Burton Agnes Hall is a fine early-17th century house, set on the southern edge of the Yorkshire Wolds overlooking the flat landscape of Holderness.
The house was begun by Sir Henry Griffith, whose ancestors acquired the estate by marriage in 1355. The family's original brick-built medieval manor house, with its late-12th century vaulted undercroft, still survives to the west of Burton Agnes Hall and is maintained by English Heritage.
The ground-plan of Burton Agnes Hall was probably designed by Robert Smythson, the reknowned master-mason, and the work was completed in 1610.
When Griffith's son died childless in 1654 the estate passed to his daughter, who married Sir Matthew Boynton. Sir Griffith Boynton, their grandson, made improvements to Burton Agnes Hall, which then became the family's principal residence. In 1947 the property was inherited by Marcus Wickham-Boynton who carried out an extensive restoration of the house. He also introduced a superb collection of furniture, porcelain and late-19th and 20th century paintings and sculptures. These enhanced the treasures already accumulated by the family over the centuries.
Marcus Wickham-Boynton died in 1989 and the property is now owned by the Burton Agnes Hall Preservation Trust.
The house is approached through a detached brick gatehouse with corner turrets and from here a gravel path leads to the impressive south elevation. This long and symmetrical three-storey red-brick block has gabled bow-windowed projections at either end. Less pronounced projections, surmounted by strapwork carvings, are found on either side of the Hall at the centre. Although some of the mullioned and transomed windows were replaced by sash windows in the early-18th century the elevations have seen very little change.
The rooms are grouped around a small courtyard and many of the interiors retain their Jacobean fittings.
The Hall, which is approached through the screens passage, has some fine examples. The magnificent screen has two wooden arches topped by a frieze showing representations of the Twelve Tribes of Israel. Above this are three teirs of plaster figures which reach up to the flat 18th century ceiling. The ornately carved alabaster overmantel depicts the Wise and Foolish Virgins and the Five Senses.
On the arch leading out of the Hall to the east are the figures of Apollo and Diana. Beyond the former high table is a vestibule containing a portrait of Sir Henry Griffith's three daughters by Gheeraerts and a bust entitled 'Sunita' by Sir Jacob Epstein, dated 1930.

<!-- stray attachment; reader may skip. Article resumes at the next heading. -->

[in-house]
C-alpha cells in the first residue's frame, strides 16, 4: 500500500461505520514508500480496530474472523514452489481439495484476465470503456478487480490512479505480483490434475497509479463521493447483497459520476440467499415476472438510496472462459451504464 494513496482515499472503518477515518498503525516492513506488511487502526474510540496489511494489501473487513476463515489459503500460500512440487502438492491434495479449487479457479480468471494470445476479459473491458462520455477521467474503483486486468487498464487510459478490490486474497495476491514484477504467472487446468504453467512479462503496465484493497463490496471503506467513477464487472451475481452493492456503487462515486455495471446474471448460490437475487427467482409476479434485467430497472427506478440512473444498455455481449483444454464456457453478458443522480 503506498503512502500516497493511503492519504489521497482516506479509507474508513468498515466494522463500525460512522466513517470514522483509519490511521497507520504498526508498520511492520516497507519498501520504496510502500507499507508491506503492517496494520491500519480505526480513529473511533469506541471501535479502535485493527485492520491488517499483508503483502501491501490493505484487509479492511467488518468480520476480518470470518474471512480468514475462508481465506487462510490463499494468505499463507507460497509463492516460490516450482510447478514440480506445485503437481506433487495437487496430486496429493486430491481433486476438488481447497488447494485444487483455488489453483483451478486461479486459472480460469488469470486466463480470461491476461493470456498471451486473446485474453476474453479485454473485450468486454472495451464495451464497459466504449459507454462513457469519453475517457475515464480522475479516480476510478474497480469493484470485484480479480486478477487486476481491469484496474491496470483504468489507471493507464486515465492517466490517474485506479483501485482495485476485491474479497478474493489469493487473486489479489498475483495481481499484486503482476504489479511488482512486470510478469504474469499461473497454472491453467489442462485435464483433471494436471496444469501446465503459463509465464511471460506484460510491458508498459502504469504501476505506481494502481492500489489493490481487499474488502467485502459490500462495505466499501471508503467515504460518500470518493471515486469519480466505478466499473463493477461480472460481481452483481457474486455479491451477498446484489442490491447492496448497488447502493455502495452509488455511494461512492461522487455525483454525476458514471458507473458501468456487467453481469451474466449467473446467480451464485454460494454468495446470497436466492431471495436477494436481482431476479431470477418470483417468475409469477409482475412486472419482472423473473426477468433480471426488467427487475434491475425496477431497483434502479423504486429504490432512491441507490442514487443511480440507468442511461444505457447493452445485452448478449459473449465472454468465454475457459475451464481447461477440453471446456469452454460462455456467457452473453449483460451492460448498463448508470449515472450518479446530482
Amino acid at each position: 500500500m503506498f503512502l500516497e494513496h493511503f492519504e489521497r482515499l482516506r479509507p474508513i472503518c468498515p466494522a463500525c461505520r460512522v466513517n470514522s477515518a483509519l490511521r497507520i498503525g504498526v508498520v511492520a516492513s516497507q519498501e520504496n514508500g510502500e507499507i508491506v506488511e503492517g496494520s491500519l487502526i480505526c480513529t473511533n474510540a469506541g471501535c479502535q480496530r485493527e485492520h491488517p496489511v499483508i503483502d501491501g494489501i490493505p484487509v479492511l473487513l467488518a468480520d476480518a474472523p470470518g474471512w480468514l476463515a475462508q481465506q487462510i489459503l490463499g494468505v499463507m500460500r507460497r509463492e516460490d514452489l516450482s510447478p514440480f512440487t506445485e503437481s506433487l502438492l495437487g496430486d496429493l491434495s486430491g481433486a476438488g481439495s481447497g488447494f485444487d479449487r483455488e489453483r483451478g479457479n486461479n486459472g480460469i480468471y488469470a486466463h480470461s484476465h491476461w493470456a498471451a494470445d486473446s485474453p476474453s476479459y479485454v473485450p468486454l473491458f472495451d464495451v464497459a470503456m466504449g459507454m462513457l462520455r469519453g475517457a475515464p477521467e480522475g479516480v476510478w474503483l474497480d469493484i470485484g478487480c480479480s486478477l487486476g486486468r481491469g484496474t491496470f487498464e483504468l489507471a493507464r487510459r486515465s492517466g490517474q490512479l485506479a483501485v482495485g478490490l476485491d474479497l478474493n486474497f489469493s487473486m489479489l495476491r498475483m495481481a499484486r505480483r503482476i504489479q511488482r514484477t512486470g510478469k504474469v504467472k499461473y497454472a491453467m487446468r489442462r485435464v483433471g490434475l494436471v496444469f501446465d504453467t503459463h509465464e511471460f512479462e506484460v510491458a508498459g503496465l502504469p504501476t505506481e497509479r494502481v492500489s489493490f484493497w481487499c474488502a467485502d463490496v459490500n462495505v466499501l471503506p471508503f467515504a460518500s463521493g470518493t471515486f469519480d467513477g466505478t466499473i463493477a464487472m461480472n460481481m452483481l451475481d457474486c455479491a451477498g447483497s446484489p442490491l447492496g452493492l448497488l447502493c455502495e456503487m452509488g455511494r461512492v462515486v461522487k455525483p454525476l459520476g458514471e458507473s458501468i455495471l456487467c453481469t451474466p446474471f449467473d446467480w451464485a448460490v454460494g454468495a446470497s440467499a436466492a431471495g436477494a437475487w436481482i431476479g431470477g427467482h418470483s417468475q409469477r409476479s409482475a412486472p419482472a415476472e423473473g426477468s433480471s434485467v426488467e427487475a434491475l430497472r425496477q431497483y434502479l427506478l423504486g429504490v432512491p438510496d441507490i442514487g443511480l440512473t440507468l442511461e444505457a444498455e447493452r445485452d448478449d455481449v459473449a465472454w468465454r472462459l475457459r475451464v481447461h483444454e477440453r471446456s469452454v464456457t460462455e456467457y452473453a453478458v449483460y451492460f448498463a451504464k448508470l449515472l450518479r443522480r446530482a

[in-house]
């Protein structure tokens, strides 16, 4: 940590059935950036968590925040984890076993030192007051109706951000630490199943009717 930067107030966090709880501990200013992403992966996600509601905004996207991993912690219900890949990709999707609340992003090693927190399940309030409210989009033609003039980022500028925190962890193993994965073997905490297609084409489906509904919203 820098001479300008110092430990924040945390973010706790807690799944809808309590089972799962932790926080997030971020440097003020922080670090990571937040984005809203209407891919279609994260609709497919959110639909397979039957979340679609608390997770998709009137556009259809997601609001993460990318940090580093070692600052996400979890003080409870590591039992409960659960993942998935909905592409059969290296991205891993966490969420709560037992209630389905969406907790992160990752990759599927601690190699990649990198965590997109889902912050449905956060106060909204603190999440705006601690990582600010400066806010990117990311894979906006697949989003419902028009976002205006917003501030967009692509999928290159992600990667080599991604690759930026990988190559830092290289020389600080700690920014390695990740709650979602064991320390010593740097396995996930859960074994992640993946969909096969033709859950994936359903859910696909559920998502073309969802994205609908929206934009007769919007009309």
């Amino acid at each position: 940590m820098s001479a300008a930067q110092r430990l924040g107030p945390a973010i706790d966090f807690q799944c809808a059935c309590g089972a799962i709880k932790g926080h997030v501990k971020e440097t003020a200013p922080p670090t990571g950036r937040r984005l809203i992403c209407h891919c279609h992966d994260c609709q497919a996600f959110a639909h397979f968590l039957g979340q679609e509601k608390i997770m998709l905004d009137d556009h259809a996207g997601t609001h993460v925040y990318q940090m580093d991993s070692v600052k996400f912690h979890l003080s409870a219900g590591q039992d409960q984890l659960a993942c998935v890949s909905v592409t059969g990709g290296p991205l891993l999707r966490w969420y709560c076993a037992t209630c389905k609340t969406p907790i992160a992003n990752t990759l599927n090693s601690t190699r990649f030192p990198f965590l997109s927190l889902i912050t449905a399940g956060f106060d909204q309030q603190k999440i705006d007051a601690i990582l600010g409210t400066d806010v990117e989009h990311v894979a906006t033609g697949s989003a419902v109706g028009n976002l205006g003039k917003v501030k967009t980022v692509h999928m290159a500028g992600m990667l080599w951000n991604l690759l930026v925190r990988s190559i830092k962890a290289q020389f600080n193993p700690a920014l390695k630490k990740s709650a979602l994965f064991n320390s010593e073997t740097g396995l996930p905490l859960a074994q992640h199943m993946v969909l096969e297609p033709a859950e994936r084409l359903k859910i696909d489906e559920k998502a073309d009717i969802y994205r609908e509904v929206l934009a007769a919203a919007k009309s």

The Drawing Room, the former parlour, has retained its early-17th century panelling. Over the fireplace is a Mannerist carving of the Dance of Death, flanked by figures representing Quiet and Liberty.
The other rooms on the ground floor were remodelled in the 18th century and rearranged again in more recent times.
The 18th century lacquer panels on the walls of the Chinese Room were originally screens. The Dining Room, at the north-east corner of the house, has a fine collection of 18th century English paintings. These include a set of four landscapes of the Boynton family's estates by William Marlow, dated 1762 - 65a and a landscape by Gainsborough. The adjoining vestibule contains late-19th century and early-20th century paintings including 'Sheepshanks House, Bath' by Sickert.
A wooden staircase, with carved newel posts joined together by arches, leads to the upstairs reception rooms.
The Upper Drawing Room, which was the former great chamber, was remodelled in the early-18th century with plain bolection- moulded panelling. The room now has some good 18th century furniture and a wonderful collection of paintings including works by Utrillo, Boudin, Renoir and Gauguin.
The two state bedrooms to the south have retained their Jacobean panelling and plasterwork ceilings. The Queen's Room has an ornate ceiling and a chimneypiece with allegorical figures, dated 1610. The early-18th century state beds with their original hangings were brought here from other houses. A dressing room, known as the Justice's Room, separates the two state bedrooms. The early-16th century linenfold panelling in this room came originally from Leconfield Castle, near Beverley.
The finest room in the house is the Gallery, which occupies the whole of the top floor on the south front. In the early-19th century this room was divided into bedrooms but was restored to its present form by Francis Johnson of York in 1974. The Jacobean plastered barrel ceiling was recreated using surviving fragments from the house and fittings from Methley Castle and Kilnwick Hall, two ancient Yorkshire houses that have now disappeared. The two Venetian windows lighting the Gallery at either end were added in the 18th century. This room now houses a splendid collection of Chinese porcelain and many outstanding paintings include canvases by Vlaminck, Corot, Manet and Matisse and water-colours by Edward Lear.
The two smaller rooms to the south contain works by Duncan Grant and 20th century realist painters.
The house is surrounded by lawns and topiary yew.
The old walled garden contains a potager, campanula collection and jungle garden. There are also colour gardens incoporating giant game boards, a maze and a children's corner.